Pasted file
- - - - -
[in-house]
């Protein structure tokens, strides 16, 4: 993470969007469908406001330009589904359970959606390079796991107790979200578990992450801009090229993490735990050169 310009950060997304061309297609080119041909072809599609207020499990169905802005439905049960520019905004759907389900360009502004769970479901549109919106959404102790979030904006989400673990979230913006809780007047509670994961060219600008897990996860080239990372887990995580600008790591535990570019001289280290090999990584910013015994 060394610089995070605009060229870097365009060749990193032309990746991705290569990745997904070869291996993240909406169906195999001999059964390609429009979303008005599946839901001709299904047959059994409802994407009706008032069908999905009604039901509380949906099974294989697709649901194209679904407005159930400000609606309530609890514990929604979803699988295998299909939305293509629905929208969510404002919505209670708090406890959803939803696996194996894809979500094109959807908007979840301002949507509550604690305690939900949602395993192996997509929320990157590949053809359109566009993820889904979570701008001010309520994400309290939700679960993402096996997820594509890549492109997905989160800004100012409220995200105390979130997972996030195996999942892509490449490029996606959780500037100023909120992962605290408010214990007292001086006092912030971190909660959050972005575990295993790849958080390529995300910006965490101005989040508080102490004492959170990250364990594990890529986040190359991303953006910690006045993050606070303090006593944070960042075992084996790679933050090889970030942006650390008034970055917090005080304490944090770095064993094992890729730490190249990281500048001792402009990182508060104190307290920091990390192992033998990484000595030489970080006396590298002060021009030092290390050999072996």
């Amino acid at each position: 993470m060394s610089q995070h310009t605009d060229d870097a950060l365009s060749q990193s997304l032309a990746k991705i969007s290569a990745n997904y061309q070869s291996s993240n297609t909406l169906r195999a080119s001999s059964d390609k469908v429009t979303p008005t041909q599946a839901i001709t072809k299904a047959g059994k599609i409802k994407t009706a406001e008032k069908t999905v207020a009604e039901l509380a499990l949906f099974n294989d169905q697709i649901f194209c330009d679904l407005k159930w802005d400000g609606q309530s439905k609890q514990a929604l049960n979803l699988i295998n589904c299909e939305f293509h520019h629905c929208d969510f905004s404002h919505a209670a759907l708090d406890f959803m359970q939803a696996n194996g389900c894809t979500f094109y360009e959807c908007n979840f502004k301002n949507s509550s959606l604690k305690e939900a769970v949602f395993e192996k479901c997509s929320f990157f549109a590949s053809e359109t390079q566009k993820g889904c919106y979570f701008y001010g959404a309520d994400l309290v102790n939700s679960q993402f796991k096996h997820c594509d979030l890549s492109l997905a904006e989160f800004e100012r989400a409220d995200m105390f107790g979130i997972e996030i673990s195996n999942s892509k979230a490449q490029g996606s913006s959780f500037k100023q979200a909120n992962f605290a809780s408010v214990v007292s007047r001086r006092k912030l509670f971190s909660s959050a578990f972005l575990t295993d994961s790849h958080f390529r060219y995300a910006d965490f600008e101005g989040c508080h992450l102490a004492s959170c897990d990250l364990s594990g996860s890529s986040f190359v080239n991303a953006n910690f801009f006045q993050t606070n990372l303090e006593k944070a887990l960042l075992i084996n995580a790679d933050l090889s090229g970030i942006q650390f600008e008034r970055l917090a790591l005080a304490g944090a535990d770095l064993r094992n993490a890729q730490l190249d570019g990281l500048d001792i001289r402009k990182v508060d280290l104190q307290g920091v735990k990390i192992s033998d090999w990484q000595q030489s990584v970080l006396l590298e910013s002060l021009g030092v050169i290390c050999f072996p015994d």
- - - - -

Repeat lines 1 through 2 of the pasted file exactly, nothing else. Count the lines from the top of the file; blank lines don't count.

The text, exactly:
[in-house]
């Protein structure tokens, strides 16, 4: 993470969007469908406001330009589904359970959606390079796991107790979200578990992450801009090229993490735990050169 310009950060997304061309297609080119041909072809599609207020499990169905802005439905049960520019905004759907389900360009502004769970479901549109919106959404102790979030904006989400673990979230913006809780007047509670994961060219600008897990996860080239990372887990995580600008790591535990570019001289280290090999990584910013015994 060394610089995070605009060229870097365009060749990193032309990746991705290569990745997904070869291996993240909406169906195999001999059964390609429009979303008005599946839901001709299904047959059994409802994407009706008032069908999905009604039901509380949906099974294989697709649901194209679904407005159930400000609606309530609890514990929604979803699988295998299909939305293509629905929208969510404002919505209670708090406890959803939803696996194996894809979500094109959807908007979840301002949507509550604690305690939900949602395993192996997509929320990157590949053809359109566009993820889904979570701008001010309520994400309290939700679960993402096996997820594509890549492109997905989160800004100012409220995200105390979130997972996030195996999942892509490449490029996606959780500037100023909120992962605290408010214990007292001086006092912030971190909660959050972005575990295993790849958080390529995300910006965490101005989040508080102490004492959170990250364990594990890529986040190359991303953006910690006045993050606070303090006593944070960042075992084996790679933050090889970030942006650390008034970055917090005080304490944090770095064993094992890729730490190249990281500048001792402009990182508060104190307290920091990390192992033998990484000595030489970080006396590298002060021009030092290390050999072996």